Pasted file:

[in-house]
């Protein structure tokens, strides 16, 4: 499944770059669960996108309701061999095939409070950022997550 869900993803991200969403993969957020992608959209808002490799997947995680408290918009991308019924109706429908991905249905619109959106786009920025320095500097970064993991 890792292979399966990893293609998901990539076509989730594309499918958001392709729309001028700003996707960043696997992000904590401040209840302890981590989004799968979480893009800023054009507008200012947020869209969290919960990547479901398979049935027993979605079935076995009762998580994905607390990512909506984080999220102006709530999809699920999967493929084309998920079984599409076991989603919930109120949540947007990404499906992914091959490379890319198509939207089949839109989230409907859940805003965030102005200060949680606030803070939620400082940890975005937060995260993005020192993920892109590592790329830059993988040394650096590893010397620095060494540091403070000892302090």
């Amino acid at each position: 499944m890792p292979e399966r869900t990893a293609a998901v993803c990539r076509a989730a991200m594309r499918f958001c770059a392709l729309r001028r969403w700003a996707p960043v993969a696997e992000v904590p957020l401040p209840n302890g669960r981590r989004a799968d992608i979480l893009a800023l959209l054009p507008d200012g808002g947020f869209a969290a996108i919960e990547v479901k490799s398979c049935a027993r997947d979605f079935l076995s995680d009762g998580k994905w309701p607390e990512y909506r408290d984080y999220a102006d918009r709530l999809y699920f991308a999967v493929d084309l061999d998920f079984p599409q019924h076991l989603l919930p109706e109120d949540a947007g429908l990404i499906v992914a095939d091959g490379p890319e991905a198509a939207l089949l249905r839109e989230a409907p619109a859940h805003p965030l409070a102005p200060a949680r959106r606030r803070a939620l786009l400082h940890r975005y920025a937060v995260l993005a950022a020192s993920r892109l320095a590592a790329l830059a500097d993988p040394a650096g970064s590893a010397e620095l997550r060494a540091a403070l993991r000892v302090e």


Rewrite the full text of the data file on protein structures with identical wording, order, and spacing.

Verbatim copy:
[in-house]
């Protein structure tokens, strides 16, 4: 499944770059669960996108309701061999095939409070950022997550 869900993803991200969403993969957020992608959209808002490799997947995680408290918009991308019924109706429908991905249905619109959106786009920025320095500097970064993991 890792292979399966990893293609998901990539076509989730594309499918958001392709729309001028700003996707960043696997992000904590401040209840302890981590989004799968979480893009800023054009507008200012947020869209969290919960990547479901398979049935027993979605079935076995009762998580994905607390990512909506984080999220102006709530999809699920999967493929084309998920079984599409076991989603919930109120949540947007990404499906992914091959490379890319198509939207089949839109989230409907859940805003965030102005200060949680606030803070939620400082940890975005937060995260993005020192993920892109590592790329830059993988040394650096590893010397620095060494540091403070000892302090």
């Amino acid at each position: 499944m890792p292979e399966r869900t990893a293609a998901v993803c990539r076509a989730a991200m594309r499918f958001c770059a392709l729309r001028r969403w700003a996707p960043v993969a696997e992000v904590p957020l401040p209840n302890g669960r981590r989004a799968d992608i979480l893009a800023l959209l054009p507008d200012g808002g947020f869209a969290a996108i919960e990547v479901k490799s398979c049935a027993r997947d979605f079935l076995s995680d009762g998580k994905w309701p607390e990512y909506r408290d984080y999220a102006d918009r709530l999809y699920f991308a999967v493929d084309l061999d998920f079984p599409q019924h076991l989603l919930p109706e109120d949540a947007g429908l990404i499906v992914a095939d091959g490379p890319e991905a198509a939207l089949l249905r839109e989230a409907p619109a859940h805003p965030l409070a102005p200060a949680r959106r606030r803070a939620l786009l400082h940890r975005y920025a937060v995260l993005a950022a020192s993920r892109l320095a590592a790329l830059a500097d993988p040394a650096g970064s590893a010397e620095l997550r060494a540091a403070l993991r000892v302090e």